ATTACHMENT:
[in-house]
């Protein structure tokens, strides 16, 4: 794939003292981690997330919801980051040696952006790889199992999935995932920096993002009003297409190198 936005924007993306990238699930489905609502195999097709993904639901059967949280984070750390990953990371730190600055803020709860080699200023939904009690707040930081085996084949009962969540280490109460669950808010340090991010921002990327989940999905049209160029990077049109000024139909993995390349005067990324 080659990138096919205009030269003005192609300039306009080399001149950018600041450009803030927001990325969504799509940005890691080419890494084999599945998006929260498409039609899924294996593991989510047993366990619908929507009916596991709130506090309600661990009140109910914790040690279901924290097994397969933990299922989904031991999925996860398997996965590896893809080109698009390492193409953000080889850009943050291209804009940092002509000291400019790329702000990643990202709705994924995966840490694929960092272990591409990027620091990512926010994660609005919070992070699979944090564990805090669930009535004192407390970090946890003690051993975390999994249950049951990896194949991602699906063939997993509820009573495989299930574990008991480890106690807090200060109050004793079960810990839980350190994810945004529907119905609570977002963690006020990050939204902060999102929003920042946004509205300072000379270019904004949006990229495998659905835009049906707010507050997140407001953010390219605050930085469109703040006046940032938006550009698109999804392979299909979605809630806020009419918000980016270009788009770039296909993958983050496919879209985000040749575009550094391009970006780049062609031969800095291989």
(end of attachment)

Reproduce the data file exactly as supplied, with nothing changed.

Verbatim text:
[in-house]
């Protein structure tokens, strides 16, 4: 794939003292981690997330919801980051040696952006790889199992999935995932920096993002009003297409190198 936005924007993306990238699930489905609502195999097709993904639901059967949280984070750390990953990371730190600055803020709860080699200023939904009690707040930081085996084949009962969540280490109460669950808010340090991010921002990327989940999905049209160029990077049109000024139909993995390349005067990324 080659990138096919205009030269003005192609300039306009080399001149950018600041450009803030927001990325969504799509940005890691080419890494084999599945998006929260498409039609899924294996593991989510047993366990619908929507009916596991709130506090309600661990009140109910914790040690279901924290097994397969933990299922989904031991999925996860398997996965590896893809080109698009390492193409953000080889850009943050291209804009940092002509000291400019790329702000990643990202709705994924995966840490694929960092272990591409990027620091990512926010994660609005919070992070699979944090564990805090669930009535004192407390970090946890003690051993975390999994249950049951990896194949991602699906063939997993509820009573495989299930574990008991480890106690807090200060109050004793079960810990839980350190994810945004529907119905609570977002963690006020990050939204902060999102929003920042946004509205300072000379270019904004949006990229495998659905835009049906707010507050997140407001953010390219605050930085469109703040006046940032938006550009698109999804392979299909979605809630806020009419918000980016270009788009770039296909993958983050496919879209985000040749575009550094391009970006780049062609031969800095291989």